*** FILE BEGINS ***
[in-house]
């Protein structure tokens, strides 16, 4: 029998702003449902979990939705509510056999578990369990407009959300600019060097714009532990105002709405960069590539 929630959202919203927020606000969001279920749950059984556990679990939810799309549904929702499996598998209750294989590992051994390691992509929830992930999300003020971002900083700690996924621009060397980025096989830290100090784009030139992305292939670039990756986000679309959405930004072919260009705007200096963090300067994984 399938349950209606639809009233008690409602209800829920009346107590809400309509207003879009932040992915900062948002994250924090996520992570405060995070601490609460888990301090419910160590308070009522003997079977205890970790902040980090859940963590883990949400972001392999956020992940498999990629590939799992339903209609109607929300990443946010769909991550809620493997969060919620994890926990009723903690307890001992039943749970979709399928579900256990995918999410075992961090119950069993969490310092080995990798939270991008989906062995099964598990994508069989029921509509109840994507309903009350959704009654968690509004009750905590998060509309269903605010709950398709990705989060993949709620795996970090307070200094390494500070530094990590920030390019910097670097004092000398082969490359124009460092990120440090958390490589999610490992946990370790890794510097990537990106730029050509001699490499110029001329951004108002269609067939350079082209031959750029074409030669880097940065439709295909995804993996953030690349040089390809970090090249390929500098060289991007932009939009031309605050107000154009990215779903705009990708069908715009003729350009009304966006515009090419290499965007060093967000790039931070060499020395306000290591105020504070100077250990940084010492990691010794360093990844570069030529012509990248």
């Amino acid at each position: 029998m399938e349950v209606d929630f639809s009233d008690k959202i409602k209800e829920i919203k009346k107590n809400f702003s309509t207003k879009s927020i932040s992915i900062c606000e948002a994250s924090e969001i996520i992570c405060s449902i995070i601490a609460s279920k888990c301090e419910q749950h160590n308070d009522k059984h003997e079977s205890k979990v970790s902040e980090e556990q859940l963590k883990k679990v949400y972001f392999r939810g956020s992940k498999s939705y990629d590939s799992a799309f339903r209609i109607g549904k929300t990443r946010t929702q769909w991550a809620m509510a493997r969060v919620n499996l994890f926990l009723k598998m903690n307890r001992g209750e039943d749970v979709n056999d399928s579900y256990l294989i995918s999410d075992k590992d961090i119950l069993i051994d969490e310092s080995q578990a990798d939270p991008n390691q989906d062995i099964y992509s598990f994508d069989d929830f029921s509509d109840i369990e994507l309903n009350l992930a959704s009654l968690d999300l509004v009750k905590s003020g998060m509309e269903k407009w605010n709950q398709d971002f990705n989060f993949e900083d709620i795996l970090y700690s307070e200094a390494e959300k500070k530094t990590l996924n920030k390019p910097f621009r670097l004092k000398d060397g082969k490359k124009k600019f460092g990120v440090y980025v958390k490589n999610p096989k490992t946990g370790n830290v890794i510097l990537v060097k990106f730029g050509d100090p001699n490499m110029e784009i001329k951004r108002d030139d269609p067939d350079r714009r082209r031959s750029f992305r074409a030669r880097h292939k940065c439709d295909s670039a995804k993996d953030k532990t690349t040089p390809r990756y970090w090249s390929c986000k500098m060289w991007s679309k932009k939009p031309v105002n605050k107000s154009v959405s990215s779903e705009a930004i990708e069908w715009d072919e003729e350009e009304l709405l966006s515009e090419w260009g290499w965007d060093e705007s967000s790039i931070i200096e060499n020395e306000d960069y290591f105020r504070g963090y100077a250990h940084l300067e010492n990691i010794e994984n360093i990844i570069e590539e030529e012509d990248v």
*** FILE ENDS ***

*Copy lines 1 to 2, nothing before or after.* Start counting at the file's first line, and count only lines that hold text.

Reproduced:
[in-house]
């Protein structure tokens, strides 16, 4: 029998702003449902979990939705509510056999578990369990407009959300600019060097714009532990105002709405960069590539 929630959202919203927020606000969001279920749950059984556990679990939810799309549904929702499996598998209750294989590992051994390691992509929830992930999300003020971002900083700690996924621009060397980025096989830290100090784009030139992305292939670039990756986000679309959405930004072919260009705007200096963090300067994984 399938349950209606639809009233008690409602209800829920009346107590809400309509207003879009932040992915900062948002994250924090996520992570405060995070601490609460888990301090419910160590308070009522003997079977205890970790902040980090859940963590883990949400972001392999956020992940498999990629590939799992339903209609109607929300990443946010769909991550809620493997969060919620994890926990009723903690307890001992039943749970979709399928579900256990995918999410075992961090119950069993969490310092080995990798939270991008989906062995099964598990994508069989029921509509109840994507309903009350959704009654968690509004009750905590998060509309269903605010709950398709990705989060993949709620795996970090307070200094390494500070530094990590920030390019910097670097004092000398082969490359124009460092990120440090958390490589999610490992946990370790890794510097990537990106730029050509001699490499110029001329951004108002269609067939350079082209031959750029074409030669880097940065439709295909995804993996953030690349040089390809970090090249390929500098060289991007932009939009031309605050107000154009990215779903705009990708069908715009003729350009009304966006515009090419290499965007060093967000790039931070060499020395306000290591105020504070100077250990940084010492990691010794360093990844570069030529012509990248």